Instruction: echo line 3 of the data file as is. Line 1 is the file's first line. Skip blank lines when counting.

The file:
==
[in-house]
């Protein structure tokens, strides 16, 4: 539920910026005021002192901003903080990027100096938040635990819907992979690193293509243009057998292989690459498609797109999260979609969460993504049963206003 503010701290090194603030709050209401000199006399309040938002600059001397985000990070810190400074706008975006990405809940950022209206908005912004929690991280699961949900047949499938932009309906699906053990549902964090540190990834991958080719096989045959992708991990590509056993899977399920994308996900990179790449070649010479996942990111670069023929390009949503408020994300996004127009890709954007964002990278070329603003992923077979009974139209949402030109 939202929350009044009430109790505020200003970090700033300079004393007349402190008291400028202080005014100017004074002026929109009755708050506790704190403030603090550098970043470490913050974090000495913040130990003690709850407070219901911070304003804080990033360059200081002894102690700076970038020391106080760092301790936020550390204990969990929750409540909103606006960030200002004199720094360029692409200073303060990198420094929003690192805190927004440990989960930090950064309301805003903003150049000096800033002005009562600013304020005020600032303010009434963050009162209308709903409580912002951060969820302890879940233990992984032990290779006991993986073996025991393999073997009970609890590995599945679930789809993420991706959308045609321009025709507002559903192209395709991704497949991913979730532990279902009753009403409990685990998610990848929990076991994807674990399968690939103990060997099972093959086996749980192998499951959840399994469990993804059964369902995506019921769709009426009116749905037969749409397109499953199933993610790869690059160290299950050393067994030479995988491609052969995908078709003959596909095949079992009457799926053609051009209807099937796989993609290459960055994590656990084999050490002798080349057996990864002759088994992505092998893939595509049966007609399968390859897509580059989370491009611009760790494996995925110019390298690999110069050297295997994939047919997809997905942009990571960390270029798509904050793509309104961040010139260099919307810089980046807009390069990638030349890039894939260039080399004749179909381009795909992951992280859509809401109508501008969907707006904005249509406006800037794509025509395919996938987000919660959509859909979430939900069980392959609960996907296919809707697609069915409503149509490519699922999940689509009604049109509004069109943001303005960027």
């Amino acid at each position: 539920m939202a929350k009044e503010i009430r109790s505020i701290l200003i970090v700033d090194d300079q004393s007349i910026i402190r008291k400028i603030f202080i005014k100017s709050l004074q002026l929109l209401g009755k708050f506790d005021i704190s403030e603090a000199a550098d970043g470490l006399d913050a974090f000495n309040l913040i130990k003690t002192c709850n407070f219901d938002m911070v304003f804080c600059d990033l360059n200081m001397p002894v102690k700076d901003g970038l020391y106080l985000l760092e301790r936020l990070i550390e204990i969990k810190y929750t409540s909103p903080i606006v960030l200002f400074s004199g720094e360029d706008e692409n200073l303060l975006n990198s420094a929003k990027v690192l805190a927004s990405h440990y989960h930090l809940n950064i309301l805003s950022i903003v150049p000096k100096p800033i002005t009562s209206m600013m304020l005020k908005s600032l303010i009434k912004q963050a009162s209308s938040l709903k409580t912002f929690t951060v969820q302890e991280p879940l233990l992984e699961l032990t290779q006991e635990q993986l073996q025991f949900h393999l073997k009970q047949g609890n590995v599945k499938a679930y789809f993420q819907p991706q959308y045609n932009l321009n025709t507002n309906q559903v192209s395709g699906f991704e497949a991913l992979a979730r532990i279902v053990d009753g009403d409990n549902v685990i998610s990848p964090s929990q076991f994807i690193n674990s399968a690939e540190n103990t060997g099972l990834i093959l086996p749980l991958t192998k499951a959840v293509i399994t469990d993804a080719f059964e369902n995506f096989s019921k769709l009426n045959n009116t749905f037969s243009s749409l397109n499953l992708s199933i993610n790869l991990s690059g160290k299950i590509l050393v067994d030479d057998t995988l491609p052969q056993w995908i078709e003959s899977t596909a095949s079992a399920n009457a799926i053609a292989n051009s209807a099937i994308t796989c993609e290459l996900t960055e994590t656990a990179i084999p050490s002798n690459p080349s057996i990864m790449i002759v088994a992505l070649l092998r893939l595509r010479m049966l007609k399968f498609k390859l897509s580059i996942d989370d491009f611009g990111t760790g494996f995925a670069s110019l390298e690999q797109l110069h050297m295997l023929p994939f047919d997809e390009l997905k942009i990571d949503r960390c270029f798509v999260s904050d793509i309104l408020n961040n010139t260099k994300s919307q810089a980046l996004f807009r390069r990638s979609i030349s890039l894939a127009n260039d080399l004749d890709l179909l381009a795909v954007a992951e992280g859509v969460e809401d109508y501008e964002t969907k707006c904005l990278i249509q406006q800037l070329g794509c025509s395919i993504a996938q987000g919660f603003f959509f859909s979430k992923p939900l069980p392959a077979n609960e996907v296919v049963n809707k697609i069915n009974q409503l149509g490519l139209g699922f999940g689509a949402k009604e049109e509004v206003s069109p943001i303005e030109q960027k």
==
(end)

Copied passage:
């Amino acid at each position: 539920m939202a929350k009044e503010i009430r109790s505020i701290l200003i970090v700033d090194d300079q004393s007349i910026i402190r008291k400028i603030f202080i005014k100017s709050l004074q002026l929109l209401g009755k708050f506790d005021i704190s403030e603090a000199a550098d970043g470490l006399d913050a974090f000495n309040l913040i130990k003690t002192c709850n407070f219901d938002m911070v304003f804080c600059d990033l360059n200081m001397p002894v102690k700076d901003g970038l020391y106080l985000l760092e301790r936020l990070i550390e204990i969990k810190y929750t409540s909103p903080i606006v960030l200002f400074s004199g720094e360029d706008e692409n200073l303060l975006n990198s420094a929003k990027v690192l805190a927004s990405h440990y989960h930090l809940n950064i309301l805003s950022i903003v150049p000096k100096p800033i002005t009562s209206m600013m304020l005020k908005s600032l303010i009434k912004q963050a009162s209308s938040l709903k409580t912002f929690t951060v969820q302890e991280p879940l233990l992984e699961l032990t290779q006991e635990q993986l073996q025991f949900h393999l073997k009970q047949g609890n590995v599945k499938a679930y789809f993420q819907p991706q959308y045609n932009l321009n025709t507002n309906q559903v192209s395709g699906f991704e497949a991913l992979a979730r532990i279902v053990d009753g009403d409990n549902v685990i998610s990848p964090s929990q076991f994807i690193n674990s399968a690939e540190n103990t060997g099972l990834i093959l086996p749980l991958t192998k499951a959840v293509i399994t469990d993804a080719f059964e369902n995506f096989s019921k769709l009426n045959n009116t749905f037969s243009s749409l397109n499953l992708s199933i993610n790869l991990s690059g160290k299950i590509l050393v067994d030479d057998t995988l491609p052969q056993w995908i078709e003959s899977t596909a095949s079992a399920n009457a799926i053609a292989n051009s209807a099937i994308t796989c993609e290459l996900t960055e994590t656990a990179i084999p050490s002798n690459p080349s057996i990864m790449i002759v088994a992505l070649l092998r893939l595509r010479m049966l007609k399968f498609k390859l897509s580059i996942d989370d491009f611009g990111t760790g494996f995925a670069s110019l390298e690999q797109l110069h050297m295997l023929p994939f047919d997809e390009l997905k942009i990571d949503r960390c270029f798509v999260s904050d793509i309104l408020n961040n010139t260099k994300s919307q810089a980046l996004f807009r390069r990638s979609i030349s890039l894939a127009n260039d080399l004749d890709l179909l381009a795909v954007a992951e992280g859509v969460e809401d109508y501008e964002t969907k707006c904005l990278i249509q406006q800037l070329g794509c025509s395919i993504a996938q987000g919660f603003f959509f859909s979430k992923p939900l069980p392959a077979n609960e996907v296919v049963n809707k697609i069915n009974q409503l149509g490519l139209g699922f999940g689509a949402k009604e049109e509004v206003s069109p943001i303005e030109q960027k």